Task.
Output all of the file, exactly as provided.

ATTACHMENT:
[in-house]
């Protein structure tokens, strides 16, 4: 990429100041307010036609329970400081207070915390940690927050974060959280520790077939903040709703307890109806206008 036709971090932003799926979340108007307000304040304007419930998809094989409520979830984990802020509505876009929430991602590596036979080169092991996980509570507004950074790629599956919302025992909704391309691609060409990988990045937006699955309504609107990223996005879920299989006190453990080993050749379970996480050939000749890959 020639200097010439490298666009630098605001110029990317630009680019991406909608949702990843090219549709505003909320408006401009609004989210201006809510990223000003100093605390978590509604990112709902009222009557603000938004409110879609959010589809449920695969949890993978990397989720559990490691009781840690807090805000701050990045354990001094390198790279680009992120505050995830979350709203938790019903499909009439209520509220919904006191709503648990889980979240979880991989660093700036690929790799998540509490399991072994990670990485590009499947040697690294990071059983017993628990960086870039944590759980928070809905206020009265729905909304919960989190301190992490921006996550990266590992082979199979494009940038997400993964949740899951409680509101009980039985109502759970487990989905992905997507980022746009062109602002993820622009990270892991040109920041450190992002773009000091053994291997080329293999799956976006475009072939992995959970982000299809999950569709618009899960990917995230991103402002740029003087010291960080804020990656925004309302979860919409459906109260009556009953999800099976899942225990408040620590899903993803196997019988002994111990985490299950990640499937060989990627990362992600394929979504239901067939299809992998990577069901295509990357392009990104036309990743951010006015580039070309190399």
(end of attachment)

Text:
[in-house]
């Protein structure tokens, strides 16, 4: 990429100041307010036609329970400081207070915390940690927050974060959280520790077939903040709703307890109806206008 036709971090932003799926979340108007307000304040304007419930998809094989409520979830984990802020509505876009929430991602590596036979080169092991996980509570507004950074790629599956919302025992909704391309691609060409990988990045937006699955309504609107990223996005879920299989006190453990080993050749379970996480050939000749890959 020639200097010439490298666009630098605001110029990317630009680019991406909608949702990843090219549709505003909320408006401009609004989210201006809510990223000003100093605390978590509604990112709902009222009557603000938004409110879609959010589809449920695969949890993978990397989720559990490691009781840690807090805000701050990045354990001094390198790279680009992120505050995830979350709203938790019903499909009439209520509220919904006191709503648990889980979240979880991989660093700036690929790799998540509490399991072994990670990485590009499947040697690294990071059983017993628990960086870039944590759980928070809905206020009265729905909304919960989190301190992490921006996550990266590992082979199979494009940038997400993964949740899951409680509101009980039985109502759970487990989905992905997507980022746009062109602002993820622009990270892991040109920041450190992002773009000091053994291997080329293999799956976006475009072939992995959970982000299809999950569709618009899960990917995230991103402002740029003087010291960080804020990656925004309302979860919409459906109260009556009953999800099976899942225990408040620590899903993803196997019988002994111990985490299950990640499937060989990627990362992600394929979504239901067939299809992998990577069901295509990357392009990104036309990743951010006015580039070309190399």